With the Aventador sold out for the next 18 months, Lamborghini's CEO expects that 2013 will be a tough year for automakers like his.
When was the golden age for supercars? It's hard to say, since every generation of these exotic performance machines outshines the ones that came before it in a constant and thrilling game of one-upmanship. But while the numbers they post may be constantly improving, the same cannot necessarily be said of their sales figures. Stephan Winkelmann expects that next year will be a difficult one for the supercar market. And as CEO of Lamborghini
, he ought to know.
While sales are on the rise again in the United States (which remains the largest market for marques like Lamborghini), the European economy is still in shambles. That could explain why such niche automakers are bounding outside their usual scope of two-door sportscars. Lamborghini, as we know, is currently developing its first SUV (since the rare LM002, anyway), as are Maserati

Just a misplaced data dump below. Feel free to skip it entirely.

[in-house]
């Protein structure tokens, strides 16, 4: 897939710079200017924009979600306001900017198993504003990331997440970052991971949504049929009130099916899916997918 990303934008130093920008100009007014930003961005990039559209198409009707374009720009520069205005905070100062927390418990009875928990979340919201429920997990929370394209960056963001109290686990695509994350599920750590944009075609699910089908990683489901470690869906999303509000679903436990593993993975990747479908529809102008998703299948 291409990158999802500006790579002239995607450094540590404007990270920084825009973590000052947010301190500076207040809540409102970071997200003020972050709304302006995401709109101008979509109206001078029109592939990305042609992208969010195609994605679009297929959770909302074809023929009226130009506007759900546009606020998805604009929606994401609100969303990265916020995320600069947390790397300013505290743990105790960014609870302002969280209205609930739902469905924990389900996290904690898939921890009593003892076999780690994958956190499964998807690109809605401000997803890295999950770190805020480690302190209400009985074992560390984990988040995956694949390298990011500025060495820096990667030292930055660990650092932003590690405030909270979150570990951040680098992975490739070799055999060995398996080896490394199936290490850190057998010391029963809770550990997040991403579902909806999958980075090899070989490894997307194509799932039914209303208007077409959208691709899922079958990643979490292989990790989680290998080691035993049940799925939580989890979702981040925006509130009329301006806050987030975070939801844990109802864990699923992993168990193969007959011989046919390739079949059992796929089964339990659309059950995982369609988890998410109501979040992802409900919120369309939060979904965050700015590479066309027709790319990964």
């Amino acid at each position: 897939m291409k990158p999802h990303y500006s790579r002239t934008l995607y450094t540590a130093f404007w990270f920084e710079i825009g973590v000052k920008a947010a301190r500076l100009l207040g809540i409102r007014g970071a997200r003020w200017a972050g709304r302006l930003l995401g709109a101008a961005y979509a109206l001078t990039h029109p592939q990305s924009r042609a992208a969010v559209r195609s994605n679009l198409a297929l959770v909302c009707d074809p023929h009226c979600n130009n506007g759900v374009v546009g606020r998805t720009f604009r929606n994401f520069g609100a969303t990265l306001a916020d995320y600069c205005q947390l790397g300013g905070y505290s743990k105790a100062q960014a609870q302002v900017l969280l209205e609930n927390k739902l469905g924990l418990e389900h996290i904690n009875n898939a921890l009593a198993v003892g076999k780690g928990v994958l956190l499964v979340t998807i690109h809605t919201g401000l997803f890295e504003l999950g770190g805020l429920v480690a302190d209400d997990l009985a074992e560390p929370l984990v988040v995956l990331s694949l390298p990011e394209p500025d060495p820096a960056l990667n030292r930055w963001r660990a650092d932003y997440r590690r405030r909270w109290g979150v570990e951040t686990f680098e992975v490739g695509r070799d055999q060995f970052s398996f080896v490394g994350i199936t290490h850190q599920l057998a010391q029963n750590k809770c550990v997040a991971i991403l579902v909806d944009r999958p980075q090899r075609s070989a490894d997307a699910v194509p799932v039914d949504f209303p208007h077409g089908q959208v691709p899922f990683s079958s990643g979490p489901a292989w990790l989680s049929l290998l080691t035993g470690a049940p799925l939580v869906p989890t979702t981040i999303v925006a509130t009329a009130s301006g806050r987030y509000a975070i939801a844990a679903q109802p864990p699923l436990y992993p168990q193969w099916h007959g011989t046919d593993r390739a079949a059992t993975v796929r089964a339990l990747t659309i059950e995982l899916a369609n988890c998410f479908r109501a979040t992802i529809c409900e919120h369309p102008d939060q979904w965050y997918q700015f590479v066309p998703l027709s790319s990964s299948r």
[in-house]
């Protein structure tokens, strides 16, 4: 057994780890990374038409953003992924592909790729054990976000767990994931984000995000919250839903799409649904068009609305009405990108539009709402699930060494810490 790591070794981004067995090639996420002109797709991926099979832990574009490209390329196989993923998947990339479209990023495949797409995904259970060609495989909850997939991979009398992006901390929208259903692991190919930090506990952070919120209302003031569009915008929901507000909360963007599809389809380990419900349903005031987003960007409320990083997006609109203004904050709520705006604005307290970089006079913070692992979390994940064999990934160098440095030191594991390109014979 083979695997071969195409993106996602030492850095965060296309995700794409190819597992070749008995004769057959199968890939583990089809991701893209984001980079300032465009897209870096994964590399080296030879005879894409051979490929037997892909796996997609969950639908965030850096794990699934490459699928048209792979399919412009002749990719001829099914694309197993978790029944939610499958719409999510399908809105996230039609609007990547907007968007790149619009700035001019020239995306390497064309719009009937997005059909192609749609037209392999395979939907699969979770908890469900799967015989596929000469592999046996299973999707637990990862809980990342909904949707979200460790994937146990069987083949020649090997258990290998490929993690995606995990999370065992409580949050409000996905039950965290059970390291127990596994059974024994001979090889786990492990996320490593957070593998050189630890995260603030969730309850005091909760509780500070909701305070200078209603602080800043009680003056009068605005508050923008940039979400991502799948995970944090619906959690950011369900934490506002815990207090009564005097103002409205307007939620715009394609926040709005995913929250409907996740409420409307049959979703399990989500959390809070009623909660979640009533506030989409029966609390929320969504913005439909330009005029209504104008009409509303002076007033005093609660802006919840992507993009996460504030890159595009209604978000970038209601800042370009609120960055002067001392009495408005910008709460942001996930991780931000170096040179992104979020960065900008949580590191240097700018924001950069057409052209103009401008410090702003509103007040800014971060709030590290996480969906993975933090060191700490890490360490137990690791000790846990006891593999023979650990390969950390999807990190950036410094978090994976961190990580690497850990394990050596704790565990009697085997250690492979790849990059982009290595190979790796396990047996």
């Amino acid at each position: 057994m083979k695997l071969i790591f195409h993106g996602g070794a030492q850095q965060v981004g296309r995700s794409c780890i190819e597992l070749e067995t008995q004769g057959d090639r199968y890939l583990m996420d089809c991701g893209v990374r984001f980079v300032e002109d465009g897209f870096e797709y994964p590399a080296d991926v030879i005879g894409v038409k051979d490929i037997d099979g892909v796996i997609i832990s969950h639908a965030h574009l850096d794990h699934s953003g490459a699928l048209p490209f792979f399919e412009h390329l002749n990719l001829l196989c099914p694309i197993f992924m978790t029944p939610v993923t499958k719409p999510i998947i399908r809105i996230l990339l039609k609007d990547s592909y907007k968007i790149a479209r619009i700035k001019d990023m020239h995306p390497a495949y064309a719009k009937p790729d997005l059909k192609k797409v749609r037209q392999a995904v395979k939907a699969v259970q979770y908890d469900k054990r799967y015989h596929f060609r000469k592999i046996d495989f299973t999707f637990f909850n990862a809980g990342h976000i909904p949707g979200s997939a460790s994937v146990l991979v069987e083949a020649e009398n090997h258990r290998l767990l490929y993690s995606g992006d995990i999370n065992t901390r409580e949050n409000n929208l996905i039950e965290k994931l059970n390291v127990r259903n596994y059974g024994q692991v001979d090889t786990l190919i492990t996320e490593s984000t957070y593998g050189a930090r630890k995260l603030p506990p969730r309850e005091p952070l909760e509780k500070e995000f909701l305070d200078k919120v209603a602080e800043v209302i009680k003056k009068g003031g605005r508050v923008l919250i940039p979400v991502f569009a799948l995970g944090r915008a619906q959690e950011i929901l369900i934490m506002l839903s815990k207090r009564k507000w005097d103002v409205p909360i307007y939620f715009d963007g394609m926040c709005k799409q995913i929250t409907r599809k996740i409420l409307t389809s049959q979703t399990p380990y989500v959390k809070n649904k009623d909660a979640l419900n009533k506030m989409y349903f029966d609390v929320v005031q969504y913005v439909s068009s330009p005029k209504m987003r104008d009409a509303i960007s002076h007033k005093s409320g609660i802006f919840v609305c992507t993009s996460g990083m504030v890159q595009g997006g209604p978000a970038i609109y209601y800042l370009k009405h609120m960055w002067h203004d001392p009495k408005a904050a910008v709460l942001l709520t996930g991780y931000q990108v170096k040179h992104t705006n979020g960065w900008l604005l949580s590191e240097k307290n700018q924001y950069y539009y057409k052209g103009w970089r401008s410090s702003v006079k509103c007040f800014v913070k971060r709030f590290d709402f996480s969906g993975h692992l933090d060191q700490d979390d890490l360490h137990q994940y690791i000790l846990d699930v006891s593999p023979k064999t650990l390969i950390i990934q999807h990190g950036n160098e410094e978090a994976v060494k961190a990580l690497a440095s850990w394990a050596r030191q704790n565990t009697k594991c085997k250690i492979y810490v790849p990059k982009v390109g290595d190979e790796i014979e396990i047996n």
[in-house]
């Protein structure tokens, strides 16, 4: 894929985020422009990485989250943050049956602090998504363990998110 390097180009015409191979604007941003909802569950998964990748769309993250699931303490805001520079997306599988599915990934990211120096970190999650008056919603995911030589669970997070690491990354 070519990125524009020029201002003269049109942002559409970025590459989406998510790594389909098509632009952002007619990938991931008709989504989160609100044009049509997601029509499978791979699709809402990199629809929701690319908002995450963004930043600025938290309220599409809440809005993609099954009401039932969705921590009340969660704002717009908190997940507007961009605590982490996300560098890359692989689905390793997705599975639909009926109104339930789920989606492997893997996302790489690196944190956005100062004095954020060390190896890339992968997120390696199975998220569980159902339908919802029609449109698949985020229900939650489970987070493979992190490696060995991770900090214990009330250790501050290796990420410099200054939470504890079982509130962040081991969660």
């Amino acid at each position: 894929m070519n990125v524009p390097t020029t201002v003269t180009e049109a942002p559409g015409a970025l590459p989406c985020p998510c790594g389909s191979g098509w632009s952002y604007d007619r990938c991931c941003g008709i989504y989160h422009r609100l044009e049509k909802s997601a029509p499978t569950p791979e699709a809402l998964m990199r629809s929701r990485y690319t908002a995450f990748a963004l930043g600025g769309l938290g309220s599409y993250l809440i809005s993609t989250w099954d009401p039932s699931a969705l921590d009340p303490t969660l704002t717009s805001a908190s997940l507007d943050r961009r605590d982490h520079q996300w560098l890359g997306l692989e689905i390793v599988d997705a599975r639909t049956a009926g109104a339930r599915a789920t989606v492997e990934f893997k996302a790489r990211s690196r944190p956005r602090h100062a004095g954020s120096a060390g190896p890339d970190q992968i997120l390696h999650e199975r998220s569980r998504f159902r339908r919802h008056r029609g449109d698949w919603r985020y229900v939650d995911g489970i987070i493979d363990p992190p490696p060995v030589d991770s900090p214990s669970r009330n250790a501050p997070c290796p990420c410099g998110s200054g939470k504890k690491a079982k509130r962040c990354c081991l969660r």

, Aston Martin
Lagonda and Spyker
. Maserati also just revealed its new four-door sedan, Ferrari
went outside its comfort zone with the four-seat, four-wheel-drive FF, and Bugatti
is developing a new sedan.
These models aim to give their manufacturers a broader array of products and, it follows, a larger and more stable market share. Many of these companies are also opening a raft of new dealerships in Asian markets like the Middle East, Far East, India and Russia, where demand continues to grow. But with the Aventador sold out for the next year and a half and the new Roadster model just released, Lamborghini should have little trouble filling its order books.